The world’s largest manufacturer of medical devices, Johnson & Johnson (J&J), is expected to pay out more than $4 billion to settle thousands of lawsuits involving its recalled defective metal hip implants, according to numerous reports in recent days.
The settlement, which is subject to approval by a federal judge, would resolve more than 7,500 lawsuits that have been brought against the company’s DePuy orthopedics unit by patients who have had the defective hip implants removed. Johnson & Johnson reportedly will pay an average of $350,000 for each of the hip implant surgeries in question, according to the Bloomberg Business Week report.
A number of factors will determine the amount of compensation individual patients may receive, including the extent of injuries and whether the patient had one or more surgeries to replace the defective hip implant. More compensation will be awarded to patients who suffered extreme injuries due to the failure of the device, or who endured lengthy hospital stays after removing the implant.
It’s important to note that the settlement does not prevent other patients injured by faulty hip implants from seeking compensation from J&J in the future. That means the settlement is uncapped in terms of its total value.
Traditional hip implants combine a metal or ceramic ball with a plastic socket. Johnson and Johnson developed the metal-on-metal hip implants to be more durable.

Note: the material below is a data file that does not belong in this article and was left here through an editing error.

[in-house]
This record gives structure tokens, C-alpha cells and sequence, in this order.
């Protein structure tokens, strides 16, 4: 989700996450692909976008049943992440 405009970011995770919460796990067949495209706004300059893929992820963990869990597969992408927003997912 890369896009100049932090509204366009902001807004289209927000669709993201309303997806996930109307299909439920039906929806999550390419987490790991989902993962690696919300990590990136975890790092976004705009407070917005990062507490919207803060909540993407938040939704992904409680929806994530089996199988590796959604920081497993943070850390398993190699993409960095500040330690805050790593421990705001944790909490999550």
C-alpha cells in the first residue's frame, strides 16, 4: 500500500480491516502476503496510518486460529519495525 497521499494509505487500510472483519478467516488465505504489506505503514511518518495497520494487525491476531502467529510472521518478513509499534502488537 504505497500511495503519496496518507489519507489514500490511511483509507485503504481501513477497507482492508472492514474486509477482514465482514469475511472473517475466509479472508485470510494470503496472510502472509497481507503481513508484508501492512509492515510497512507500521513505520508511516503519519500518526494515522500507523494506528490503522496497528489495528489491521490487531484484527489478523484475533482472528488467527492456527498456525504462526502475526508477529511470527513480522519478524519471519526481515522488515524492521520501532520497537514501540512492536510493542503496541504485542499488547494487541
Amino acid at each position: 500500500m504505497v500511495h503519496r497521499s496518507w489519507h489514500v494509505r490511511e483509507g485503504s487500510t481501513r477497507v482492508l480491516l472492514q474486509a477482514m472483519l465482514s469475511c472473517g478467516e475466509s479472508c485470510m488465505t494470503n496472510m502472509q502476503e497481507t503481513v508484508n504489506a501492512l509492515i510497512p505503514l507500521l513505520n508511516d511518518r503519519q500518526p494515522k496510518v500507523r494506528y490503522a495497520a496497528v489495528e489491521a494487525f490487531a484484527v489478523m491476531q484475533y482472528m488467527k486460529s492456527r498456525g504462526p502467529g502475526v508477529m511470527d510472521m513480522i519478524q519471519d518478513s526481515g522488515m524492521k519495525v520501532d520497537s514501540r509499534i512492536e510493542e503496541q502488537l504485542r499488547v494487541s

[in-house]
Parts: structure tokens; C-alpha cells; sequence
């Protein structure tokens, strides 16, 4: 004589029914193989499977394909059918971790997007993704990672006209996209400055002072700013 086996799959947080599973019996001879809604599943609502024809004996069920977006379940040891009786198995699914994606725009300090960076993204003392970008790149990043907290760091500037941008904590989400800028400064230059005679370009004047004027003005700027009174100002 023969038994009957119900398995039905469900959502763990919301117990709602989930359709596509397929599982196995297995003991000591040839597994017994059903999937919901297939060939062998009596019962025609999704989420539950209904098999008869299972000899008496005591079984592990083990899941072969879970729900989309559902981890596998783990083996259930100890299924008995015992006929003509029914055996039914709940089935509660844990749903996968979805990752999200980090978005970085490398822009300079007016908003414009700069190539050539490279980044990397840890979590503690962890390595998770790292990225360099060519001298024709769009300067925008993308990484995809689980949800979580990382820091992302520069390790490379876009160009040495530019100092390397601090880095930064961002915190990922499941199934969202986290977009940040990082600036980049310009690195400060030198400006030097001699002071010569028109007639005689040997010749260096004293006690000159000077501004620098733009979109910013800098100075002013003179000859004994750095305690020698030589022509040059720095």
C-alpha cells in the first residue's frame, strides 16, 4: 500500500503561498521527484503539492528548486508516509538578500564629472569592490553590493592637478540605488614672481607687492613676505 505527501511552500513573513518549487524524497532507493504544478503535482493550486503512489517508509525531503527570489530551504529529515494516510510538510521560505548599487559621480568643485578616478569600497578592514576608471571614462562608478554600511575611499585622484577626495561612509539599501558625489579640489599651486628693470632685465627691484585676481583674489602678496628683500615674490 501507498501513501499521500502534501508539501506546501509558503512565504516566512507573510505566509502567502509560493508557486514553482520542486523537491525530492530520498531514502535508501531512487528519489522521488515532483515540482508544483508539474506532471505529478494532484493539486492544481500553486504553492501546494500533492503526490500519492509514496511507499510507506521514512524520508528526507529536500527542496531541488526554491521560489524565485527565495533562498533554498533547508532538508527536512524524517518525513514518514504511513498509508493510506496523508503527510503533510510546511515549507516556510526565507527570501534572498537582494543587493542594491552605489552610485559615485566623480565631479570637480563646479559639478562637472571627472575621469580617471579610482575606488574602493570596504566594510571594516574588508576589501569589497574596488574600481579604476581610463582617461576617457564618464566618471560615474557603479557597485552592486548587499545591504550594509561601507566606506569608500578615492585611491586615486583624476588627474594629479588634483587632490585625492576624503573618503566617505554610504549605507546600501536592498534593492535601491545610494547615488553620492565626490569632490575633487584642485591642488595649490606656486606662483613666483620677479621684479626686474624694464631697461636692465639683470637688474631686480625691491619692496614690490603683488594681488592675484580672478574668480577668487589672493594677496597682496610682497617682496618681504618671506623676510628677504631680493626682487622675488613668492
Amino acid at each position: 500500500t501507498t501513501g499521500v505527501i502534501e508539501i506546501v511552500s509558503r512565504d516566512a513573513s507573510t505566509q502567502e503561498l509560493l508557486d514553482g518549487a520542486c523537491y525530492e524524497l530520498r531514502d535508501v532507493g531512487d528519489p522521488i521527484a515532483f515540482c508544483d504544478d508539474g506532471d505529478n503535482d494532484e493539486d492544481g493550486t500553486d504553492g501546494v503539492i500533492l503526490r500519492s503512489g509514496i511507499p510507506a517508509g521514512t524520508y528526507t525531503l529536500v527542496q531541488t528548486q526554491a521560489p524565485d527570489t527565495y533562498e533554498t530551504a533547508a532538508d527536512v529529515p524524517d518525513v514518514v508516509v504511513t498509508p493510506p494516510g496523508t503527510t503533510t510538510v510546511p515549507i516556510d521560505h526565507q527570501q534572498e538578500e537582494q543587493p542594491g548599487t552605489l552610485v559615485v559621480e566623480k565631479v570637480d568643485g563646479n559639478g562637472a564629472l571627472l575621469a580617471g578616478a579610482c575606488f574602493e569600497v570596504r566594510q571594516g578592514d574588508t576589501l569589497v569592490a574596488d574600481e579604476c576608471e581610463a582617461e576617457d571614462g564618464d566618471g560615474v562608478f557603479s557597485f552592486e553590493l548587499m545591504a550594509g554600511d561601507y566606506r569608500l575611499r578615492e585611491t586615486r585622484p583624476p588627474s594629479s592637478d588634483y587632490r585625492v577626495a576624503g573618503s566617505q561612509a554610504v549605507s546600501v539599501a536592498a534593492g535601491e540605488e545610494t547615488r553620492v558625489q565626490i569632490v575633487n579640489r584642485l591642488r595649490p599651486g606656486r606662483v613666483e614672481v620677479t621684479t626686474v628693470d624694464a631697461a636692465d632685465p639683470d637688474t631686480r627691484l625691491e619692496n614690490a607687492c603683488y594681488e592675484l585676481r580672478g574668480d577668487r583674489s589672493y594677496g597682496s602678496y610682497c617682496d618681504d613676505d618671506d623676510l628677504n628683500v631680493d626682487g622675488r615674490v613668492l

The metal hip devices were introduced by DePuy in 2005 and were heralded as a revolutionary design that would last twenty years and provide greater range of motion.
In 2010, DePuy recalled approximately 93,000 devices due to higher-than-anticipated rates of failure. Patients claimed that the device caused pain, discomfort and potentially dangerous levels of metal ions in the bloodstream. Around the hip joint many patients were found to have pseudo tumors and blackened necrotic tissue which is difficult to remove when the defective hip is revised.
According to the U.S. Food and Drug Administration, the all-metal implants may shed metallic debris and potentially damage surrounding bone and soft tissue.
Documents indicate that 37 percent of the artificial hips failed after only four-and-a-half years. In 2012, the failure rate in Australia was 44 percent within seven years
According to the pact, at least 94 percent of eligible claimants must apply for the settlement or J&J may withdraw from the deal. The agreement only covers cases in the United States; meanwhile, the company faces separate law suits in other countries, including Australia, Ireland and England.
Additionally, the company has agreed to set aside money to reimburse Medicare and other insurers for claims they paid to hip-implant patients, potentially adding millions of dollars to the settlement.
According to the Johnson & Johnson website, DePuy is part of the J&J Family of Companies and focuses on orthopaedics, sports medicine, neurosciences and spinal care. The company was founded in 1895 and was the first commercial orthopaedic manufacturer in the world.
If you believe that you suffered injury due to the defective J&J hip replacement device, contact our firm right away to receive a thorough, free and confidential consultation about your case.
Samuel L. Davis, a founding partner at Davis, Saperstein and Salomon, P.C., is an experienced New Jersey personal injury and defective medical device attorney who has litigated hip-replacement cases for many years.
- Johnson & Johnson (jnj.com)
- U.S. Food and Drug Administration (fda.gov)
- Bloomberg Business Week (businessweek.com)
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